I am not sure if at this time of my day I can write something coherent in response to all inspiring and enriching things that I read above, but at least I’ll do my best to put down some bits and pieces of my brain’s production.
    Above all, thank to Lene for the “thought motivators” articles and Andreas for his overall work in this space.

    On the article:

    “Therefore specific training approaches need to be developed for each situation instead of just using the same simulation exercise in all cases.”

    Totally agree. I would also put it like this “using the same simulation exercise over over, whether you deal with ICL within a short term international activity or with developing respect and understanding within multicultural societies, will not be of any value if we don’t somehow incorporate in its execution/evolution, elements related to the particular group, the dynamic, the environment, the level and so on, that will set the exercise as relevant, context-sensitive and effective for the specific situation”. Which in other words is “keep the basis – once you are experienced in it – and build up the experience synthesizing the nearby reality”. Concluding; the facilitator has the major role in this process. But unfortunately, even the 231 youth trainers (as searched on SALTO 27/2/07) that can implement intercultural learning as an educational approach within international youth activities, are not enough (as a number…it’s not the time to write on sufficiency of competences) to respond (and when responding, to respond efficiently) to the hundreds of “developing respect to diversity” activities taking place every year in European level.

    “Just being aware of cultural differences is not good enough, but the participants need specific competences to deal with the different situations.”

    Can’t agree more. “Being aware” is at least one step ahead of “having heard” or “my friend/the TV said”…Awareness takes at least some moments of personal involvement and it also makes use of the mind; at least a bit more than just simulating the auditory nerve, to put it this way. So, Lene said it nicely “not good enough”…Which is good but not enough…It has not been scientifically researched, but what I am personally feeling when interacting with some hundreds of young people that I have “sent abroad” (sounds simplistic, but it can be used as a common criterion) is that, in general, every next encounter among them and “people, on average, culturally different” is not the same as the previous one; I dare to say that, at least, they are more curious; and these cases are maybe of the very few that the cat is not killed…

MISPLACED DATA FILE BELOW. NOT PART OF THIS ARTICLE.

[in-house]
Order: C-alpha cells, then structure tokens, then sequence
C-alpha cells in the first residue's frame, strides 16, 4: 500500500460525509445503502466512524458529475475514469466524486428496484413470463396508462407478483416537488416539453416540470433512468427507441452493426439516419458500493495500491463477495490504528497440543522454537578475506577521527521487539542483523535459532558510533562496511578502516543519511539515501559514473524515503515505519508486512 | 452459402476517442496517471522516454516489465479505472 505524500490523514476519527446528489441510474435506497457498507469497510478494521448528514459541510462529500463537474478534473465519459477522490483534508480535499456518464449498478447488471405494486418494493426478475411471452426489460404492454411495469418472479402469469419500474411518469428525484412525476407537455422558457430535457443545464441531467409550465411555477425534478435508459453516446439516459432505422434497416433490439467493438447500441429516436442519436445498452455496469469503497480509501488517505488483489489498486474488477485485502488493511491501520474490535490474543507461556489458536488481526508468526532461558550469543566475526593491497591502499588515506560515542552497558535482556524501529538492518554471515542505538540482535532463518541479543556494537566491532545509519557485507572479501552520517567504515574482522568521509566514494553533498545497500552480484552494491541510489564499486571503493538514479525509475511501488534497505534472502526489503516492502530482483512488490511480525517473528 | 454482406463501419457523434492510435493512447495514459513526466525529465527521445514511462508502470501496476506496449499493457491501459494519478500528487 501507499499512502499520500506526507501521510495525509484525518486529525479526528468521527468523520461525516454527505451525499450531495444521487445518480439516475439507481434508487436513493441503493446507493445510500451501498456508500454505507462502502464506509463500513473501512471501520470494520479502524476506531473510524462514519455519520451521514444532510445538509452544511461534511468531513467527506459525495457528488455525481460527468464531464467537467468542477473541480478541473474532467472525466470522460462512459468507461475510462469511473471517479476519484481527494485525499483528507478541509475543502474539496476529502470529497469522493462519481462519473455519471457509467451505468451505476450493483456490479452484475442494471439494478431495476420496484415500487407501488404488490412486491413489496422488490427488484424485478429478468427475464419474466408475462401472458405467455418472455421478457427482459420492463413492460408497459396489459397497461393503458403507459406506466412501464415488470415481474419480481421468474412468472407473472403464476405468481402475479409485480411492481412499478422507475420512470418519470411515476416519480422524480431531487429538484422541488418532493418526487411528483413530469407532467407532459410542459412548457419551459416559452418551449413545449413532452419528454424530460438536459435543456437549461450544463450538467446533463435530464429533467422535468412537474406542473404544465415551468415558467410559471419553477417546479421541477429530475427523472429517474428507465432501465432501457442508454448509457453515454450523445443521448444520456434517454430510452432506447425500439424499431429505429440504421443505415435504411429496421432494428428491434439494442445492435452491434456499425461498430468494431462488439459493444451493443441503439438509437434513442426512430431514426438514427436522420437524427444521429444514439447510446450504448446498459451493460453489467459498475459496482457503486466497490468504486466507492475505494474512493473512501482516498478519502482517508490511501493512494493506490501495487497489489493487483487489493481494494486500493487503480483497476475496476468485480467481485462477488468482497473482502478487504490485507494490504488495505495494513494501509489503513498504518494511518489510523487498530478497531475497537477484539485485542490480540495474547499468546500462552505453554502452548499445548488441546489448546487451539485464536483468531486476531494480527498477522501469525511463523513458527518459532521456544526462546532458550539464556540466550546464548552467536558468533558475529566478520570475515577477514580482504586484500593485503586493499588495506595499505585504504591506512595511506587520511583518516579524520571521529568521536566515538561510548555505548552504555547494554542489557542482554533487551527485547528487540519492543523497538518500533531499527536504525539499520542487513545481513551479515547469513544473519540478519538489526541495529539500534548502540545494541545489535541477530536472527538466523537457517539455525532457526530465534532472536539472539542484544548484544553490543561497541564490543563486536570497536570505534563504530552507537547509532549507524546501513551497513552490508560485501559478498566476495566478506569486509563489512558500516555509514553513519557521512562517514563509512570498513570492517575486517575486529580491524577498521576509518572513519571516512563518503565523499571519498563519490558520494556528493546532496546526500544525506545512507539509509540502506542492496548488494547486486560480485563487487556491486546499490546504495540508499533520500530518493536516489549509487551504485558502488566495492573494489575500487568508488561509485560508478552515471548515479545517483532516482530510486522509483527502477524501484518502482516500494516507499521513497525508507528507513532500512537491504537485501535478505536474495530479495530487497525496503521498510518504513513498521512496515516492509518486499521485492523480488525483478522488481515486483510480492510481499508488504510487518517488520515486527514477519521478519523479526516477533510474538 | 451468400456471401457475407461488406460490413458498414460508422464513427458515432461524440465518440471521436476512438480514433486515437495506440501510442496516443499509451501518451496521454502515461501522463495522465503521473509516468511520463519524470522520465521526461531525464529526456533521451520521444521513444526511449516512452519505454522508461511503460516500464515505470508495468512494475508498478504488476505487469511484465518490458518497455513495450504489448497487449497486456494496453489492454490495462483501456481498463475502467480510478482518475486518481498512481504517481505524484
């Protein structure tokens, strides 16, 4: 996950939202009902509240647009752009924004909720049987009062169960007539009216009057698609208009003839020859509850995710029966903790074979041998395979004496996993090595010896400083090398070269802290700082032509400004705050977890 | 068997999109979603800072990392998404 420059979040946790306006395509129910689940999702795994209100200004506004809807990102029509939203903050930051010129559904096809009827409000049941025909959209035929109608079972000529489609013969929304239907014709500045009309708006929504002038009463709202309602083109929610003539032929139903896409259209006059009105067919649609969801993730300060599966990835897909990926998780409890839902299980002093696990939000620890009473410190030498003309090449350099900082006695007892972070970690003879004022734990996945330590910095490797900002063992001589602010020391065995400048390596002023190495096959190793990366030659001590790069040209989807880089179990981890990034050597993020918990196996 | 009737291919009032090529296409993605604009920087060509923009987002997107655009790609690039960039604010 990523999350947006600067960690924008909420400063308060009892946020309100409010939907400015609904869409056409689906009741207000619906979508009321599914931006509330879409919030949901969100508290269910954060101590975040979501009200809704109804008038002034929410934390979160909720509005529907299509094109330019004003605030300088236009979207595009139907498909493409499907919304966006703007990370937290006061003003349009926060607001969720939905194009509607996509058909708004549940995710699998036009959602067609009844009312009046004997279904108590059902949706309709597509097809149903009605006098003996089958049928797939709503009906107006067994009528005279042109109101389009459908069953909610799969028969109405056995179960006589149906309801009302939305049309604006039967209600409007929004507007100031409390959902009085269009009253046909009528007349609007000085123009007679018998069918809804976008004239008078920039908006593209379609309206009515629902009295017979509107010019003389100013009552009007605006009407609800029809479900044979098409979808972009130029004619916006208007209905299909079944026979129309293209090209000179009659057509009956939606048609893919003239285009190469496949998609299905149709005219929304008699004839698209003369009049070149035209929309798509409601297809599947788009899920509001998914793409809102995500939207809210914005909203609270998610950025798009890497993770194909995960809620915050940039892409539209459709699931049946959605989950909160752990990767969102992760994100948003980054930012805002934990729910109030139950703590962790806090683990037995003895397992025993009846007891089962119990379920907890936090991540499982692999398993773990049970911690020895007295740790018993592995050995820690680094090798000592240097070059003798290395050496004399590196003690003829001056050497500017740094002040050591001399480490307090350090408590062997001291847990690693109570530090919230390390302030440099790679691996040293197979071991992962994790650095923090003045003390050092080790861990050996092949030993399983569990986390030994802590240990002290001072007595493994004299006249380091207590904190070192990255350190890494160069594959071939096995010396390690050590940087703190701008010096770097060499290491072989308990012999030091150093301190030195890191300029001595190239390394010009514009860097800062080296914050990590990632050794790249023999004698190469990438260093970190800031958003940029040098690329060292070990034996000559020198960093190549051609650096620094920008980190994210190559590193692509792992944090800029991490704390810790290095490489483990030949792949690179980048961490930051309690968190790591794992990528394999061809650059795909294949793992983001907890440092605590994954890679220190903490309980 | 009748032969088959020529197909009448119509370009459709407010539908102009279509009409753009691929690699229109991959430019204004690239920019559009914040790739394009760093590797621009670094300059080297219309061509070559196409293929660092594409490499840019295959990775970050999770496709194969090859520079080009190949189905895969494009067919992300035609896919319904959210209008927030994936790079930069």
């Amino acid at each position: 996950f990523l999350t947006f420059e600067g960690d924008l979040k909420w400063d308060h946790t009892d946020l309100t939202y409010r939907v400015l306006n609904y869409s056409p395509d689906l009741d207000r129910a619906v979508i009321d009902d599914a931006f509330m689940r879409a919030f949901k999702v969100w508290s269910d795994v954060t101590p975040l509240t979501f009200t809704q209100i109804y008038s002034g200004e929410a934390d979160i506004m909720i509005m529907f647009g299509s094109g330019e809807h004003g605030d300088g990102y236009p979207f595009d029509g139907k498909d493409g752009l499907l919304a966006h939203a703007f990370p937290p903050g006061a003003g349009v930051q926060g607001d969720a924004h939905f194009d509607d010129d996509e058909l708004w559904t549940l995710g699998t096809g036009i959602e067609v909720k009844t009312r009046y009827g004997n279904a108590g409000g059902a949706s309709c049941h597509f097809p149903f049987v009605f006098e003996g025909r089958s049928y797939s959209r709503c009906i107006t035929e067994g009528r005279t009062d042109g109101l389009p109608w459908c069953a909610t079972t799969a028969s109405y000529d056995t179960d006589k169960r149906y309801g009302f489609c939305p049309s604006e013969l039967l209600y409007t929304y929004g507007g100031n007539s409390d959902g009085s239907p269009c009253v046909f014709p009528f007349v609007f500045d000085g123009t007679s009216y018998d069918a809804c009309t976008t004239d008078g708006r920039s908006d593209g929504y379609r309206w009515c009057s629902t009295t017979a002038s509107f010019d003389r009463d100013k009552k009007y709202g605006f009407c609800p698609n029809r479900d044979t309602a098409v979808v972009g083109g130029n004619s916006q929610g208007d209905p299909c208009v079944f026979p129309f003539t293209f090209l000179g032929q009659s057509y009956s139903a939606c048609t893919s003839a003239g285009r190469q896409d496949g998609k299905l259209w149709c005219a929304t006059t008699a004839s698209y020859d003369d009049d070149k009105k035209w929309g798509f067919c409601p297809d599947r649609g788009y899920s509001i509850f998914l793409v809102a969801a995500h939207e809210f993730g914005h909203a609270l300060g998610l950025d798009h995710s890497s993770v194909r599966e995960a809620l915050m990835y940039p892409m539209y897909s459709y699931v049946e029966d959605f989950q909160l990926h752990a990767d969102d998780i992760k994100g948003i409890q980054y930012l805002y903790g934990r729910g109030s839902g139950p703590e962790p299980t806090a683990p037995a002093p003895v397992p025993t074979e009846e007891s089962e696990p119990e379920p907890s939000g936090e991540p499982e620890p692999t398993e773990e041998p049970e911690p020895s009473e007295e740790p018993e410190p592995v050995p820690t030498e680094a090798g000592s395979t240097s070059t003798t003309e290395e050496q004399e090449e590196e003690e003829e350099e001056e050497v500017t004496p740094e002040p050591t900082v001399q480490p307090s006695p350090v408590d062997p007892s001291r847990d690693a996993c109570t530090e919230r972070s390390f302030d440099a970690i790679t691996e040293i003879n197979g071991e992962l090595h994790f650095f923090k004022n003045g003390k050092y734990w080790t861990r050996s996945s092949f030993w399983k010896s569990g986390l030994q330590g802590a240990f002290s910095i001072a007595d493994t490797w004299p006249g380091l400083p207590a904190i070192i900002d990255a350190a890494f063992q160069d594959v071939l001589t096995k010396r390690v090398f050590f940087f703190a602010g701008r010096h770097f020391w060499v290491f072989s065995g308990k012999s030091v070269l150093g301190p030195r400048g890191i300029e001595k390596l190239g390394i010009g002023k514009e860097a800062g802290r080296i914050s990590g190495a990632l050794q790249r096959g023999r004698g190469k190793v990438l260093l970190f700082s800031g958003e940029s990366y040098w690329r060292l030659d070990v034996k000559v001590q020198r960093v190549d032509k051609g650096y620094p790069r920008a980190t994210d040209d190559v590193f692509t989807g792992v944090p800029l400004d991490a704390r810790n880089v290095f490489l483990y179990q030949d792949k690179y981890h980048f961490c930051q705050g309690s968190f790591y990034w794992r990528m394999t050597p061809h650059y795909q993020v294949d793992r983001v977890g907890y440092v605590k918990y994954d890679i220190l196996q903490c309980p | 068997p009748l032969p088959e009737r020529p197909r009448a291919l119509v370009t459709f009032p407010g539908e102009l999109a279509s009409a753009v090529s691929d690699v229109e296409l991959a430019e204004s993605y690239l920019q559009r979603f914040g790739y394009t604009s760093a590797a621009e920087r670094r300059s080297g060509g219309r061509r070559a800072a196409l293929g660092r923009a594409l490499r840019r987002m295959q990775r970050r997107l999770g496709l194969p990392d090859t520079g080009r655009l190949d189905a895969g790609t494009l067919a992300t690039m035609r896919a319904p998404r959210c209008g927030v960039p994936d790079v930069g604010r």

And something about superficiality; it sounds like a qualitative term to me.
    There can be a groups’ contact for some months/years and still ranked as superficial. Just because the “ground is not fertile” (as in the majority/minority case shortly described above in Lene’s article).
    Some “culturally different” people might spend a couple of hours reflecting in common on the ICL activities of the day and discussing about life and everything and their intercultural sensitivity to grow in disproportion to the time spent. For me it is again a matter of the “facilitators”; but this time I use the term more widely; it can be the trainers, the environment, the overall stimuli sprung from the educational activity, the program itself, the people around and so on…The major figure/s (the person/s’ actions that will reduce superficiality)is the one/ones who – to put it in general – have perfectly described ICL in their application for funding and the ones that are entitled to implement what has been described.
    It’s also interesting to say that for instance, in a youth exchange, ideally 1) there is equality in status, 2) common goals set, 3) no competition among groups 4) an authority has sanctioned the contact (but this one don’t know how important is, maybe because I can not understand it sufficiently). There you go…

    It took more than I expected so I can only hope that it is easy to be read.
    Thank you again for the space and time.

    Sakis